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Seismologist: Recent earthquakes may be linked
Seismologist at the University of the West Indies (UWI) Seismic Research Centre, Dr Joan Lutchman, says recent earthquakes could have contributed to the eruption of the Devil’s Woodyard mud volcano, which had stayed dormant for 22 years before yesterday’s eruptions.
In an interview with the T&T Guardian yesterday, Lutchman said the seismic team visited the site in Hindustan to do more research. However, she said the UWI Geological Unit was the authority to make pronouncements on the volcano.
Asked whether the recent earthquakes to hit T&T had spurred on the volcanic activity, Lutchman said this was a possibility, as tectonic activity can affect volcanoes.
“Earthquakes and volcanic activity are indeed connected. In this case it is a possibility, but more research has to be done because we have not had a lot of these phenomenons to make a detailed pronouncement,” Lutchman said.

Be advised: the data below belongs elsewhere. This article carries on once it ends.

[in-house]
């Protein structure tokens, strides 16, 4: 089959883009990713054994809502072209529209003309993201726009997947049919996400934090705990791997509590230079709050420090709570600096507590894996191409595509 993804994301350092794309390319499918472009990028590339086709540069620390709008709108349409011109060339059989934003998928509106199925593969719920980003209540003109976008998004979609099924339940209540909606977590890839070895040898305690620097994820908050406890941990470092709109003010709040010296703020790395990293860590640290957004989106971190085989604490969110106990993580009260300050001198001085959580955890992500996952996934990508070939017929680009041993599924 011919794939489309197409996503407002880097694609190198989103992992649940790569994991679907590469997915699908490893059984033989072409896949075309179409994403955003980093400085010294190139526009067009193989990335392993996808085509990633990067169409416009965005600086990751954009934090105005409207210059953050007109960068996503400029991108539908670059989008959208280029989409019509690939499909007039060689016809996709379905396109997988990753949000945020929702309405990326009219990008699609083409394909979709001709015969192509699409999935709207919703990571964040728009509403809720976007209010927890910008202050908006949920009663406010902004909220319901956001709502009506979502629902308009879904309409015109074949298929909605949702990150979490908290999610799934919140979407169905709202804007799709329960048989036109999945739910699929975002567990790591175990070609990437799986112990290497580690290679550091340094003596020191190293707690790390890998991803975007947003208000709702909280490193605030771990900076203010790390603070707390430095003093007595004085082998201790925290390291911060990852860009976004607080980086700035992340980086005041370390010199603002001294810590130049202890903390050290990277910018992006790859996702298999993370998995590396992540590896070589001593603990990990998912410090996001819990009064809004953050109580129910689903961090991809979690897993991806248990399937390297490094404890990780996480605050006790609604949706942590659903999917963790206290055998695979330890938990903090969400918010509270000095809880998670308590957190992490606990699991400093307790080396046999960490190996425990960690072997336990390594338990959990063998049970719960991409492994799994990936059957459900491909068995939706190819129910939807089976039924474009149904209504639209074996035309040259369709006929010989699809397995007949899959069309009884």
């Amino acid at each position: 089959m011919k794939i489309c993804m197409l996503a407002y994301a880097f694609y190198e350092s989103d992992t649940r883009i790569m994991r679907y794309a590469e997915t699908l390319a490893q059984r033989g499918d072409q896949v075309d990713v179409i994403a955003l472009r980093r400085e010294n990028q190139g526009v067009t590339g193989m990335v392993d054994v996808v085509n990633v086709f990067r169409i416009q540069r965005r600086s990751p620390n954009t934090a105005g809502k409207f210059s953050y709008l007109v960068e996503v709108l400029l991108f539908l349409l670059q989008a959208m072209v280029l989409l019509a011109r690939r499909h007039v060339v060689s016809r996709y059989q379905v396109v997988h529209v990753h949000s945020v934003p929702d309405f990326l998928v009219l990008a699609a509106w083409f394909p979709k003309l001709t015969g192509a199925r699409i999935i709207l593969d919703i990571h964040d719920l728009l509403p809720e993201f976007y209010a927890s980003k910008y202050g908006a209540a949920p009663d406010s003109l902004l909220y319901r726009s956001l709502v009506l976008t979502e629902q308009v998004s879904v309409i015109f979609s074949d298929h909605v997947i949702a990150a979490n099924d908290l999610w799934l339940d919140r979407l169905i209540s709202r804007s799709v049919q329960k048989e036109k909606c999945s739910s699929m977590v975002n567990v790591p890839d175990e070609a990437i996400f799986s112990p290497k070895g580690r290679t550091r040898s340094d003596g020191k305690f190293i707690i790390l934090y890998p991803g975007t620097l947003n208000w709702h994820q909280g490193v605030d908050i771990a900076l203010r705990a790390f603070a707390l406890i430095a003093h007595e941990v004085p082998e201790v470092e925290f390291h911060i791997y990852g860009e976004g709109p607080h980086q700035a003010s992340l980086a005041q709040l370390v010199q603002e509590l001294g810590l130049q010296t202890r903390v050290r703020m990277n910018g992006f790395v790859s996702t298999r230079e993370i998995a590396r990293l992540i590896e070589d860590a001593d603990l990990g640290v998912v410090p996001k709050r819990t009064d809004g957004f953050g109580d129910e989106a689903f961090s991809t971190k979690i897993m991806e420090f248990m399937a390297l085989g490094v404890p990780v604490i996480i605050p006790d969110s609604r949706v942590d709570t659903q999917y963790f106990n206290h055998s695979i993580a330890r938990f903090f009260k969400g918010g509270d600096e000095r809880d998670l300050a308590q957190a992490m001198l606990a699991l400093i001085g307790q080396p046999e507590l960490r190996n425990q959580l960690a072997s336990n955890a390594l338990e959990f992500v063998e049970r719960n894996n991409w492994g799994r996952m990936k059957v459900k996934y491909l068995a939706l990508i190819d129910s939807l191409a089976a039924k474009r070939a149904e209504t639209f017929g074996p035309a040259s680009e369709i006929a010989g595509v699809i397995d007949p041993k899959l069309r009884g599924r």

Members of the Geological Unit stayed at the volcanic site for several hours yesterday. Up to late last evening there were no more eruptions, but residents said they had already packed bags in case they needed to make a quick exit.
The volcano first erupted in 1852, shaking the entire village and felling tall trees. Villagers at the time believed that the Devil had come from beneath the earth to fell the woods and this was how the area became known as Devil’s Woodyard.
In 1993, it was adopted as a recreational site by the Princes Town Regional Corporation, but two years later, in 1995, it erupted again, causing sulphuric dirt to cover the picnic sheds. The site became run down over the years but was again upgraded.
No facilities were destroyed in the latest eruption, which residents say was worse than the one in 1995. The site continues to bring in revenue for the corporation, as it is rented to churches and other groups for recreation.
According to the earthquake tracker website https://earthquaketrack.com/p/trinidad-and-tobago/recent, T&T has experienced seven earthquakes in the last 30 days. The last occurred two days ago, a 4.2 magnitude quake at a 50 km depth. Eighteen days ago, another 4.9 magnitude earthquake occurred in the Point Fortin region at a 32 km depth.
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